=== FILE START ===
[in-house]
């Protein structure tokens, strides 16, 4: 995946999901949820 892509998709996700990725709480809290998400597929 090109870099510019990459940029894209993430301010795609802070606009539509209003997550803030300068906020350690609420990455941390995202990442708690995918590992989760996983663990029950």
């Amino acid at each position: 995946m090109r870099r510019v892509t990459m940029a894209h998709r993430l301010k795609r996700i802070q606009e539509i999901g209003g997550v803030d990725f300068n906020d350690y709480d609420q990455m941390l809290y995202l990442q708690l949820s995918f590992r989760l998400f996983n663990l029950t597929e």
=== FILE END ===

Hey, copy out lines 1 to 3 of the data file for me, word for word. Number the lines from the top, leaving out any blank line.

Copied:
[in-house]
């Protein structure tokens, strides 16, 4: 995946999901949820 892509998709996700990725709480809290998400597929 090109870099510019990459940029894209993430301010795609802070606009539509209003997550803030300068906020350690609420990455941390995202990442708690995918590992989760996983663990029950």
């Amino acid at each position: 995946m090109r870099r510019v892509t990459m940029a894209h998709r993430l301010k795609r996700i802070q606009e539509i999901g209003g997550v803030d990725f300068n906020d350690y709480d609420q990455m941390l809290y995202l990442q708690l949820s995918f590992r989760l998400f996983n663990l029950t597929e």